“Standard Chartered Bank sent me to several schools. I took certification in the United Kingdom, United States and France,” she said.

Sucorinvest’s website adds that Ratih holds a certificate in international trade assessment from Manchester University in Britain.

She is also certified in credit skills assessment from Omega in the United States and participated in the intensive international executive program at Insead Business School in France.

After 12 years of working and training in banks, Ratih then moved to Sucorinvest Central Gani, an equity brokerage firm based in Surabaya.

Looking back at her career, Ratih added that it was an unusual move at the time.

“I have worked in Sucorinvest for 26 years, since 1989. At the time, there were hardly any securities companies in Indonesia,” she said.

The company became a member of the Surabaya Stock Exchange in 1989.

To harvest the demands of customers in Jakarta, Sucorinvest moved to the capital the following year.

“Indonesia is one of the world’s most popular destinations for investment as seen by its politics, growth and affordability,” she stated. “In 2025, Indonesia will be one of the seven biggest economies in the world. Indonesia’s population in 2025 will be much bigger.

“We’ll have the advantage of a demographic bonus,” she said.

Most of Ratih’s investors are foreigners.  Many wealthy Indonesians, she said, have not been exposed to the capital markets, and equity brokerage firms still need to identify and indeed create new markets to tap into.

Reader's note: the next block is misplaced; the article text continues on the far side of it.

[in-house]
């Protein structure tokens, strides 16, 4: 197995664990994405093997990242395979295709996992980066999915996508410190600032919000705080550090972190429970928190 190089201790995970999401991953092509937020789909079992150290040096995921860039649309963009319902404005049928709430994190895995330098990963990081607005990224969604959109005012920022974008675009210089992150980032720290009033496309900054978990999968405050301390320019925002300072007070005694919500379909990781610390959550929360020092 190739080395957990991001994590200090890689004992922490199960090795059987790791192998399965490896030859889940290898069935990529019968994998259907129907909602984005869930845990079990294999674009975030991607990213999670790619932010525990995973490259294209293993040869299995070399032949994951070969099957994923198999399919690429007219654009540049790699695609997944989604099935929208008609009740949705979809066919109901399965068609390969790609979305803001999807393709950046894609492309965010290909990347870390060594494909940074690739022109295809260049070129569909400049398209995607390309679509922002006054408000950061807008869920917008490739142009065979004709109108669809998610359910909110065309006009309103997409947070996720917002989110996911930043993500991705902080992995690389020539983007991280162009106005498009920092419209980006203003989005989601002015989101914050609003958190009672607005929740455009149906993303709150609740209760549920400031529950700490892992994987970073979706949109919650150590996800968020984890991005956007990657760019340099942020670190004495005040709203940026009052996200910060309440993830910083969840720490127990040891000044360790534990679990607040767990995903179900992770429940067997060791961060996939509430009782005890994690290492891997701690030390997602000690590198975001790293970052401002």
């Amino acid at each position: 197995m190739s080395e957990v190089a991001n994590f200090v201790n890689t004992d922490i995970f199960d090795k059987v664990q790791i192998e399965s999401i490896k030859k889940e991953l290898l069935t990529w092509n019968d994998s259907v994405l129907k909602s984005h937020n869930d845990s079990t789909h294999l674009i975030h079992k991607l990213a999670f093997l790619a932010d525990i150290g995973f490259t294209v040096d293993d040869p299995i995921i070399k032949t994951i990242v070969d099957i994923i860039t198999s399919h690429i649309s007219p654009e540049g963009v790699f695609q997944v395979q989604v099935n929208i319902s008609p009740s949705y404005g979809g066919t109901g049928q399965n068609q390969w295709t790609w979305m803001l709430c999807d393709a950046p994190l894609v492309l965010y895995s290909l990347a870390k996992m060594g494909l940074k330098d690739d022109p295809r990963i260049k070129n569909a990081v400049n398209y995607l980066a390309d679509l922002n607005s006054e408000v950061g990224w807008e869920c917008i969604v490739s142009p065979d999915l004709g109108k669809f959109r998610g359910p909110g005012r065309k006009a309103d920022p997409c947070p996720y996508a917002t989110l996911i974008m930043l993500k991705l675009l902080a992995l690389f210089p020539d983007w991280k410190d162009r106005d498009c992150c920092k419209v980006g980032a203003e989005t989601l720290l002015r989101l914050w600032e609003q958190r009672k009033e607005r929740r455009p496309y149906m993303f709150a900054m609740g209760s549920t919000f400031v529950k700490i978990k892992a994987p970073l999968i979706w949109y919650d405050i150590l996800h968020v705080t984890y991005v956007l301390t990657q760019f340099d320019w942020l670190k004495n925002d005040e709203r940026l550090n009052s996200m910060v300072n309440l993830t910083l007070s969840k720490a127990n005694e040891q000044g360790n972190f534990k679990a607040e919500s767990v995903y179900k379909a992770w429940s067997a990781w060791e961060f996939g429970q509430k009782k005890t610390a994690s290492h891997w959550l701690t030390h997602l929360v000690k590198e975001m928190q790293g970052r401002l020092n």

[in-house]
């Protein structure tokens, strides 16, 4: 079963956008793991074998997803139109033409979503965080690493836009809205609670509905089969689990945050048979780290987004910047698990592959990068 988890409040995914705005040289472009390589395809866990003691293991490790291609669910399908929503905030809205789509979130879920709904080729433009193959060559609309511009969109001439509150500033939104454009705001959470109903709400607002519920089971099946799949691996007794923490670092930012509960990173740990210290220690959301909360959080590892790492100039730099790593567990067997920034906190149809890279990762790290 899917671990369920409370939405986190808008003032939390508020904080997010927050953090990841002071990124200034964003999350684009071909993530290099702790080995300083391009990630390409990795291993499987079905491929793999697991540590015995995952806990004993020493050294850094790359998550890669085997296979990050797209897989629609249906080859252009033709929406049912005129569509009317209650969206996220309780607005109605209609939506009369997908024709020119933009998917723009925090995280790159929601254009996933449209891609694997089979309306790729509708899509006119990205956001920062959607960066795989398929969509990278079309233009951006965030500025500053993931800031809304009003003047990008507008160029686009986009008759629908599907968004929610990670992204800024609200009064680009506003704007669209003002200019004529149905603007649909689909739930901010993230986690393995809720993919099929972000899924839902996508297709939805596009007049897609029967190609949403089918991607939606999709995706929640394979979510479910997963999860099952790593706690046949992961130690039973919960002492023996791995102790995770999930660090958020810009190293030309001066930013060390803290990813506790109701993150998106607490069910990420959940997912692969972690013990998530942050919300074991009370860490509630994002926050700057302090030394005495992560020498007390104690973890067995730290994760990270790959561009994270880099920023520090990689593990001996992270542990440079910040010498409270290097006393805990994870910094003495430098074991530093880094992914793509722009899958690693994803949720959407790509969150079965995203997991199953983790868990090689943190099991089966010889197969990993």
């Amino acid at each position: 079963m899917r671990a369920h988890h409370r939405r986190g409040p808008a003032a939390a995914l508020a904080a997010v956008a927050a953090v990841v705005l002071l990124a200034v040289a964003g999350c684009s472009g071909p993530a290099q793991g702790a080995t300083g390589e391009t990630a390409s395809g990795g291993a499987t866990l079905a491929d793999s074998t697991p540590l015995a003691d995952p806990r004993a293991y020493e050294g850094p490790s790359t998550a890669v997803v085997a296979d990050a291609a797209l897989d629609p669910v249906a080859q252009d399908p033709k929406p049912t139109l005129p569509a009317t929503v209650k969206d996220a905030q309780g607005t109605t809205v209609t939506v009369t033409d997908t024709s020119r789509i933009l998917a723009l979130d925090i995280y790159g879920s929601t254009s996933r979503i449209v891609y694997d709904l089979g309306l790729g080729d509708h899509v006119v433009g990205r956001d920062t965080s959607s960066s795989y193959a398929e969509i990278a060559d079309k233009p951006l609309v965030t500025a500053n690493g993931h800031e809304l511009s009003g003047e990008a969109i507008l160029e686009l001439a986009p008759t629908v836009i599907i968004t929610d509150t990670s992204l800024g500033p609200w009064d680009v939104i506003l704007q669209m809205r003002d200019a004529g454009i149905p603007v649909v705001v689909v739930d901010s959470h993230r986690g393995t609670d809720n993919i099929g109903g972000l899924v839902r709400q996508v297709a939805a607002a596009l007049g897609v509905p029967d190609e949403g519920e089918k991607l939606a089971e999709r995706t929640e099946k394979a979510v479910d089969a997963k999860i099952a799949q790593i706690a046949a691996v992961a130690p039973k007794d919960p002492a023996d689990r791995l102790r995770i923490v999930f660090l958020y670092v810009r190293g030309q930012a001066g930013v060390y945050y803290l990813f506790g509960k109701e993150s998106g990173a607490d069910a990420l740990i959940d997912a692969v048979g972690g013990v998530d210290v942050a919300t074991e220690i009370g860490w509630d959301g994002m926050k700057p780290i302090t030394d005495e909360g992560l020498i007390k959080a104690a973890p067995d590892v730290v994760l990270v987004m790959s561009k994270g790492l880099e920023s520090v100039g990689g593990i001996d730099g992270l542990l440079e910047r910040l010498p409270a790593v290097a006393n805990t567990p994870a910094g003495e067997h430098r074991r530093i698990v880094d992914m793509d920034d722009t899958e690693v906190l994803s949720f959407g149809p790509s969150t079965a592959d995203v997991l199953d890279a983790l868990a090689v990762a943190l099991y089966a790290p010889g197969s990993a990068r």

“That’s why we are actively giving educational sessions in universities and high schools,” she said. “We have galleries, we opened offices in universities such as Merdeka University [in Malang, East Java], universities in Kediri [East Java], Yogyakarta, and Jakarta.”

Educating academics — including students, employees, lecturers and even professors — is an effective way to broaden public exposure to the capital market and to sell Sucorinvest’s mutual fund products, she noted.

“When a university calls us to open an account, they can open up to 1,000 accounts [at a single time],” she said.

This kind of progress, she said, encouraged the company to set a target of serving one million customers by 2020.

The company hopes to attract 100,000 customers this year alone.

Down time in the Alps

The busy life of the financial industry doesn’t absorb all of Ratih’s energy. She still has time to enjoy herself and her family.

“I really love to eat and travel. I love to see people, to chat. I’ve traveled to many big cities in the world but I haven’t seen the small towns. I want to explore every corner of Indonesia first. There are many gorgeous spots in Indonesia,” she said.

One of her most beautiful memories is the Alps. To Ratih, the Alps are an example of how nature can be wild, beautiful and breathtaking at the same time.

And, she emphasized, anyone can enjoy a great life if they manage their career and assets properly.

Ratih, who has started investing in property, believes people should invest in a way that suits their needs.

“Try mutual funds first. I often suggest people to invest, especially from a young age,” she said.

The article was first published in GlobeAsia’s April 2015 edition